29.3 and 29.4 to prior and later applications,
(3) If earlier application is an international application designated for Korea
A later application has to be identical to the description or drawing of an international application filed on the day deemed as the international filing date according to Article
214.4 of the Patent Act or Article 71.4 of the Utility Model Act, or identical to the translation submitted or invention or utility model stated in the drawing on the day deemed as the international filing date according to Article 214.2 of the Patent Act or Article
71.2 of the Utility Model Act.
If prior application was filed before, but published (application or registration) after the filing of a later application and the two applications have the same inventors or applicants, then the issue of identicalness becomes moot.
Where all inventors as written in one application are completely or essentially identical to those of the other, both applications are deemed to have identical inventors. If inventors are not completely identical on paper, then the applicant has the burden of proof to show that the inventors are the same.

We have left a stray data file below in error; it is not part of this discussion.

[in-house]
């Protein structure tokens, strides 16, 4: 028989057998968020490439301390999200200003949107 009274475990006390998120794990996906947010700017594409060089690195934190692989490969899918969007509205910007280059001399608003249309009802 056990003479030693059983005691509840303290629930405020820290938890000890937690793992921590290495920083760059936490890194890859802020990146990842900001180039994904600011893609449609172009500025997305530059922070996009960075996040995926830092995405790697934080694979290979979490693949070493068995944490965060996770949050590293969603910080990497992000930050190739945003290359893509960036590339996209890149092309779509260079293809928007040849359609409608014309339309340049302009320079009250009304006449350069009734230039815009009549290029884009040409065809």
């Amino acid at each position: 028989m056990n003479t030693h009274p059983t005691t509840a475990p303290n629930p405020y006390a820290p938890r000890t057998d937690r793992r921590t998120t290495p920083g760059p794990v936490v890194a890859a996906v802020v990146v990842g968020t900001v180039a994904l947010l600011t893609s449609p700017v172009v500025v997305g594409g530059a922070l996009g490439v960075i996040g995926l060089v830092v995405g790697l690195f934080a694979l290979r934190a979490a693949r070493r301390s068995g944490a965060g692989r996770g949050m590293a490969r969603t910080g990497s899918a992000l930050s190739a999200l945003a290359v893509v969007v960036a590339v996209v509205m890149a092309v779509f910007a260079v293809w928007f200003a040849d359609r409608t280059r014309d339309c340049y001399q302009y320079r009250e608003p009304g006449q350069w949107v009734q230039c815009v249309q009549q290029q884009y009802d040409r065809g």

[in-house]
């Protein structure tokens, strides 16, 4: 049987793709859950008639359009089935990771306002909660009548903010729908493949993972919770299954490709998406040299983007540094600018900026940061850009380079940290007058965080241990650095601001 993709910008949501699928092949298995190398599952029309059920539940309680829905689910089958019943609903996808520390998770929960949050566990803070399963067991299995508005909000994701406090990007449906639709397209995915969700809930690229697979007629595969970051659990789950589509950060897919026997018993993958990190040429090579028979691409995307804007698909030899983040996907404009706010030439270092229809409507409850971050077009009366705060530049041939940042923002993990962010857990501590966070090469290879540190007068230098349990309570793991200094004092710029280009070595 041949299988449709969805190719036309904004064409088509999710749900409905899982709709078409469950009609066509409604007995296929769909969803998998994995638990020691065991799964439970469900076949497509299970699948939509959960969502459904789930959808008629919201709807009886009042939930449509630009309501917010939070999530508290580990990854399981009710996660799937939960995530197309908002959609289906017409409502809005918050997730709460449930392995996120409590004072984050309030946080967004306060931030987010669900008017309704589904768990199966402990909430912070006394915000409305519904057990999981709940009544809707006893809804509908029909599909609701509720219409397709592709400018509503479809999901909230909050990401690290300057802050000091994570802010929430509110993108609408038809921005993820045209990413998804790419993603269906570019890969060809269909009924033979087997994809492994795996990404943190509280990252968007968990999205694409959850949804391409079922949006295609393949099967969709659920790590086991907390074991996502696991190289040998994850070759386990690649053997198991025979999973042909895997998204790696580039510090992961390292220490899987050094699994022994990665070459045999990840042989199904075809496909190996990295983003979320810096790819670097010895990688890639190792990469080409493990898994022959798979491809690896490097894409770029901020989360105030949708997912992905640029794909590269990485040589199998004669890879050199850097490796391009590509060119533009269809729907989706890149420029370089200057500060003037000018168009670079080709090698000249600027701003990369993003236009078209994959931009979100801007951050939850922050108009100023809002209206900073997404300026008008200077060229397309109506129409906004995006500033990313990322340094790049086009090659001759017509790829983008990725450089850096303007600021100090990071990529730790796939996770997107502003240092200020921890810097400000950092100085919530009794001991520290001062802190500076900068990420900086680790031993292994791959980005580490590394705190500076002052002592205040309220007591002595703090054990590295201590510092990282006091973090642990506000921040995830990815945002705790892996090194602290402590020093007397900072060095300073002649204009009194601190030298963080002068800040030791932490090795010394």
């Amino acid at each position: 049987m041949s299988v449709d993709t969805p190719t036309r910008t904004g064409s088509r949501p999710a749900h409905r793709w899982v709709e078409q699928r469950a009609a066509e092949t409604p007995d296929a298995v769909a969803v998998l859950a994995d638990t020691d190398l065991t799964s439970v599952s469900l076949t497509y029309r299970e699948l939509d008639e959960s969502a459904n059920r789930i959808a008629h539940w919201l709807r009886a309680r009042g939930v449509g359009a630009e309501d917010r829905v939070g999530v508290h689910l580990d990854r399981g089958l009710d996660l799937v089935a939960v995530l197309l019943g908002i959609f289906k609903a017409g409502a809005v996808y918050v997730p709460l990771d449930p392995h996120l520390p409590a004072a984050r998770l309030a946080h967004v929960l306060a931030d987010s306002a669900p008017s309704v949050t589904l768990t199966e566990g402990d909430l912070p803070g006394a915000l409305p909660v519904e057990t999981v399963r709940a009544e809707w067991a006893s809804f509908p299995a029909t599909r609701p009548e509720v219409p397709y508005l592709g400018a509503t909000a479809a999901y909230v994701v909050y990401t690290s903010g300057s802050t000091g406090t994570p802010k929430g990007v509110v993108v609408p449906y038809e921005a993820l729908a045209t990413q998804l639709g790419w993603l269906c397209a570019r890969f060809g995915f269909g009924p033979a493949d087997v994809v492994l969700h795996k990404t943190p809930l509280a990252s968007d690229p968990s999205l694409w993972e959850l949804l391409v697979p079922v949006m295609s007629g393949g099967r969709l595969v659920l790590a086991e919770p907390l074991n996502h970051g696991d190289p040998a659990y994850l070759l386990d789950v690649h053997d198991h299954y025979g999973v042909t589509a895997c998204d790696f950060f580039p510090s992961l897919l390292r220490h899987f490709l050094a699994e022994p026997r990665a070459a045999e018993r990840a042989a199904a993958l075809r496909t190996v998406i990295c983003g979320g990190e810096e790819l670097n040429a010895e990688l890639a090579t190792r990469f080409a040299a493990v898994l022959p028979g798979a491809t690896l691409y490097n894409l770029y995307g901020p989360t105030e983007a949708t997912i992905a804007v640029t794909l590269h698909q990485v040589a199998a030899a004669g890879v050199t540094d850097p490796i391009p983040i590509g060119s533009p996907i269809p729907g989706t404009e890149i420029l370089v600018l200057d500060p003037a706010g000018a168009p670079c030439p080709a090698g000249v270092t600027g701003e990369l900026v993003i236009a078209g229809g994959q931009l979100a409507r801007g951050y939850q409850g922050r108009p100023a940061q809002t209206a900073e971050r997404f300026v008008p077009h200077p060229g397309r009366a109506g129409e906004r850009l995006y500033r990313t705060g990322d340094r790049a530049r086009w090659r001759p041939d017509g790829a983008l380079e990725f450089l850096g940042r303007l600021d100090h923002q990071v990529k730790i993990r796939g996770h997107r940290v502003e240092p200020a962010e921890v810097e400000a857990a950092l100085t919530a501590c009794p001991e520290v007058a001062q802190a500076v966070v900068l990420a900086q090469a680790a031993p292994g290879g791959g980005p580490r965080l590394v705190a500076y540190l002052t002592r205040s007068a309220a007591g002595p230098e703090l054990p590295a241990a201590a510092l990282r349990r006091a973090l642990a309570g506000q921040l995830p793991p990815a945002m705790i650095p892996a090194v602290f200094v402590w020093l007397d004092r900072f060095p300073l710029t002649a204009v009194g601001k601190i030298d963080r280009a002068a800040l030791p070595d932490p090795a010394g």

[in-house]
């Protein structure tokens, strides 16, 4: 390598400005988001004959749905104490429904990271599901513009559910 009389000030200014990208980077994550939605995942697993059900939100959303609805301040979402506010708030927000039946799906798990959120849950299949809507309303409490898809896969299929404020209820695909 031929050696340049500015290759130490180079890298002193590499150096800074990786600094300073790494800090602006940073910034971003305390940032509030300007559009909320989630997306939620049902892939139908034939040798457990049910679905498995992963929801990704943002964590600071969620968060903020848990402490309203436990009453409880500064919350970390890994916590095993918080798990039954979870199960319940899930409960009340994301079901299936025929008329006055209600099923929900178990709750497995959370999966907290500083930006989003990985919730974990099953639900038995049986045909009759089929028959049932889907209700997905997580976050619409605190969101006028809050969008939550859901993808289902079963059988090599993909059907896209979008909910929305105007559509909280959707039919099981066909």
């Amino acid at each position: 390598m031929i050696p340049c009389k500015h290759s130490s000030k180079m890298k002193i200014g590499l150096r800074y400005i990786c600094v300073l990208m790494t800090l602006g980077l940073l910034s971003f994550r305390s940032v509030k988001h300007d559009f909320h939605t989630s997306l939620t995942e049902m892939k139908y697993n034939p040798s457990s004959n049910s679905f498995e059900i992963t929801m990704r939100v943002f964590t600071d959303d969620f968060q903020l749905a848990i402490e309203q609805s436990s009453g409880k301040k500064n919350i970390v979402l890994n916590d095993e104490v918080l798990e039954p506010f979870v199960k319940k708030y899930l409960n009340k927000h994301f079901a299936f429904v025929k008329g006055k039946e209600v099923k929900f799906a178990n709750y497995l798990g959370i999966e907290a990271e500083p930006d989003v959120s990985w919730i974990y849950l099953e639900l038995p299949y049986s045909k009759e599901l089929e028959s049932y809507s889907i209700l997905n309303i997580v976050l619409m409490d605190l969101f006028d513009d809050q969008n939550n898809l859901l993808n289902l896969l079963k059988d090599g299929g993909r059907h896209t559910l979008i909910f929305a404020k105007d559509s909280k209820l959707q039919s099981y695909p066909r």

Furthermore, if there are two or more applicants, all the applicants have to be completely identical, and if the concerned application is an amended one, applicant of the original application shall be the applicant of the concerned application.
E. Determining whether or not invention stated in the claim(s) is identical to an invention or device described in the description or drawing(s) originally attached to another patent application